Cheney went on to offer many unsound arguments, such as asserting that “the president “doesn’t have to check with anybody” — not Congress, not the courts — before launching a nuclear attack to defend the nation “because of the nature of the world we live in” since the terrorist strikes of Sept. 11, 2001” (NYT). This assertion contradicts the United States Constitution that Cheney and Bush swore to uphold. That contradiction makes it an unsound argument.

But that is not a fallacy, which is an error in reasoning. It is just a weak, unjustified, unconvincing argument based on inadequate evidence.

It is difficult to decide if Cheney simply cannot reason correctly, or if he uses fallacious arguments deliberately to deceive his audience.

Wednesday, December 10, 2008

Is Deflation Really So Bad?

The U.S. Economic recession is deepening and there is fear now of deflation, a situation where prices fall and so does demand. Normally, if prices fall, people rush in to buy, like the crazy stampedes of shoppers on the day after Thanksgiving.

But now, nobody has enough money, so demand is down. Prices drop, to lure customers and match the lower demand. But that cuts profits so companies slim down, cutting inventory and jobs. Consequently there is less to sell and more people without money. So prices fall further, more jobs are lost, inventory shrinks more. Salaries stagnate because a thousand workers apply for every job, so there is no inflation.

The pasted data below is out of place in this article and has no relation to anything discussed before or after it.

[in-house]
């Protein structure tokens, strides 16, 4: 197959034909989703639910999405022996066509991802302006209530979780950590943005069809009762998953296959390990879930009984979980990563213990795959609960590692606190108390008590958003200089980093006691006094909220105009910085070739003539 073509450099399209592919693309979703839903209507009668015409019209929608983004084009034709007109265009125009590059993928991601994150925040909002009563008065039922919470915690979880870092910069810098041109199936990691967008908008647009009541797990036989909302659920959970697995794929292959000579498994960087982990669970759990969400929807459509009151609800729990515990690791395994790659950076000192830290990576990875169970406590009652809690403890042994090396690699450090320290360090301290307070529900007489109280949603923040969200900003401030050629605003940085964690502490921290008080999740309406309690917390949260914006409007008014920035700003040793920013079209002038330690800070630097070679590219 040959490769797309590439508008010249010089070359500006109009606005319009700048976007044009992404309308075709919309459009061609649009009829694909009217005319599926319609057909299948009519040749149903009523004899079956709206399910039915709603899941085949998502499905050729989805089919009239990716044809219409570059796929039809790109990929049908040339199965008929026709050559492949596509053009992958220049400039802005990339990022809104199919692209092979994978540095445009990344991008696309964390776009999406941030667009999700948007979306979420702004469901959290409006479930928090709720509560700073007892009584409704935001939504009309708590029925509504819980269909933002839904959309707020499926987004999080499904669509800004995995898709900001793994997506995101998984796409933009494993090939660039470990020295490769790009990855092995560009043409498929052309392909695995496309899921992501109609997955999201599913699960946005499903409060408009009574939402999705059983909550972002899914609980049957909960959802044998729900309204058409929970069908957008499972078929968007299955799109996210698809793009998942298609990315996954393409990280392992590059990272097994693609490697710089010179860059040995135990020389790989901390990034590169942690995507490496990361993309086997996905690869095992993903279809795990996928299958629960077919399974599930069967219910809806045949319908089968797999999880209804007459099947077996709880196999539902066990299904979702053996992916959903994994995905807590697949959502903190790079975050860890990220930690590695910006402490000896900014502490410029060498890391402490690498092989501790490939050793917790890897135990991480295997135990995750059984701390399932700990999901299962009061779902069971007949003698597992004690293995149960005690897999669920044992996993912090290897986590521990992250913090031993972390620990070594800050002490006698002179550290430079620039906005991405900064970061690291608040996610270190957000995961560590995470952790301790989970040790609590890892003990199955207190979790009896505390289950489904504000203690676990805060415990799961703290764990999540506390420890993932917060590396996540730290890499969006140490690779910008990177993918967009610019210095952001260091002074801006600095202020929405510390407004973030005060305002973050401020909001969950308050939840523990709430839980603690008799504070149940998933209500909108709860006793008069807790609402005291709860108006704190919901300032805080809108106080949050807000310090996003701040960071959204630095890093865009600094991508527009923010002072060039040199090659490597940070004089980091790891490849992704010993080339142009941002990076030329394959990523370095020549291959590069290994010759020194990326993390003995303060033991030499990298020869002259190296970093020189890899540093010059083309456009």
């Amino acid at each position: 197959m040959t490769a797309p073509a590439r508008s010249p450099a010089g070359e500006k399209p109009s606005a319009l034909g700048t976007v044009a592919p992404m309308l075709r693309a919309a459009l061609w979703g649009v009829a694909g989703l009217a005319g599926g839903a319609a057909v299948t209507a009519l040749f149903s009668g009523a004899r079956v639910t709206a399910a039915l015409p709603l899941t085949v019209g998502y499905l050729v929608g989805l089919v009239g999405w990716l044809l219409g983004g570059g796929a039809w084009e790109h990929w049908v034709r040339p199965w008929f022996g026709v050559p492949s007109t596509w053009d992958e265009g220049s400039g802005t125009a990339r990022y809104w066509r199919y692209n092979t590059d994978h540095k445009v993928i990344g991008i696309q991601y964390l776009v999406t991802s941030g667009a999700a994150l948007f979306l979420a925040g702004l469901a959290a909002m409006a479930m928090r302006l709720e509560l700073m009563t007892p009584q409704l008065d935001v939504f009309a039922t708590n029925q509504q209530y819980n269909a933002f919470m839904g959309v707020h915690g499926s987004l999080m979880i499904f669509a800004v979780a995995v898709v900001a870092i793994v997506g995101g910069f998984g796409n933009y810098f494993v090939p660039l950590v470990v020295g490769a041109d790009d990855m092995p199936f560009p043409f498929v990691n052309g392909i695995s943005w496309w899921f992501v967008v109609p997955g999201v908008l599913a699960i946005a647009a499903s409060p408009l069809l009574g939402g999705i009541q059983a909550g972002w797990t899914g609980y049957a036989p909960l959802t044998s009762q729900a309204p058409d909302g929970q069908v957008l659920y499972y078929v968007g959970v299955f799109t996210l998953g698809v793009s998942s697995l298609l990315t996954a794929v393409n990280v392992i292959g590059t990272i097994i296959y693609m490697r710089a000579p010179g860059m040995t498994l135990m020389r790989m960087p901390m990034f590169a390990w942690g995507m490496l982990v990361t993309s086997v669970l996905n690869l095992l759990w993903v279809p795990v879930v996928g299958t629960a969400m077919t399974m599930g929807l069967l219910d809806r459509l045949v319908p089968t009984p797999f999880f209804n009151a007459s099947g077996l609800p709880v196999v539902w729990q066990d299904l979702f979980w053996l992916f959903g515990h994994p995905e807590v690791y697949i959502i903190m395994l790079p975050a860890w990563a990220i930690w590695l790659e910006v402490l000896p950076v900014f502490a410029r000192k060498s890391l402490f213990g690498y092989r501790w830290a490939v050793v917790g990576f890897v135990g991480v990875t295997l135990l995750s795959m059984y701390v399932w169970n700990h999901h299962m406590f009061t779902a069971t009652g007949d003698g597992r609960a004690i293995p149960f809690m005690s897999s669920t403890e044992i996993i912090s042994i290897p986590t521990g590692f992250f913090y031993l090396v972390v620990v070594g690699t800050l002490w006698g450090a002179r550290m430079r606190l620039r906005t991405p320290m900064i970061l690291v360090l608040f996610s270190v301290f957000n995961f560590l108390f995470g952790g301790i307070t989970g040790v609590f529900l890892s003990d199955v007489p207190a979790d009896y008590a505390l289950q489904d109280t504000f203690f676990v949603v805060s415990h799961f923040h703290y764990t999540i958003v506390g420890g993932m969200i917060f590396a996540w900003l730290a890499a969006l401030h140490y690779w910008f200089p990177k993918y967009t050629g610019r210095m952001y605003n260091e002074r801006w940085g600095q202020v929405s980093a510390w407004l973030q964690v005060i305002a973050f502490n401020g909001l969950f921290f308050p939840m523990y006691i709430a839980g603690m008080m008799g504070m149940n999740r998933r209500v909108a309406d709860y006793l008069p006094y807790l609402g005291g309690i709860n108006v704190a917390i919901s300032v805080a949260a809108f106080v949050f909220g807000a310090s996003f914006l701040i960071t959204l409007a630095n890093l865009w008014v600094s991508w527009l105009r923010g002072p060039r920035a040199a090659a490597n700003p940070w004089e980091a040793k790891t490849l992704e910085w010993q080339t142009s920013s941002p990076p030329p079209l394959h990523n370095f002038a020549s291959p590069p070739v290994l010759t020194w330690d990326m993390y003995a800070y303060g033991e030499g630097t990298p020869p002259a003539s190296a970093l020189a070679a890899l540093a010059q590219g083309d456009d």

This vicious downward spiral ripples backward through the supply chain to manufacturers and importers, who also slow down, slim down, and lay off workers, further depressing the economy. Deflation ripples out to the housing and credit markets where sellers are under water and buyers can’t get loans. The whole economy comes to a halt and we all die (financially, anyway). That’s the doomsday scenario.

Nouriel Roubini (aka “Doctor Doom”) wrote a column in the Financial Times entitled, “How to Avoid the Horrors of Stagflation.” (FT 12/3/08, p. 13). Stagflation is a paradoxical combination of deflation and inflation. But Roubini does not talk about that, so the headline was probably added by someone who did not get the author’s drift. What he was warning against was spiraling deflation, as described above. He fears that the government’s attempts to inject money into the economy will not be enough, and not soon enough, to avert the horrors of deflation.

But I was thinking (always dangerous). Is deflation really so bad? Okay a lot of jobs would be lost, perhaps millions of them, and that is definitely bad. But let’s put that aside and come back to it in a moment.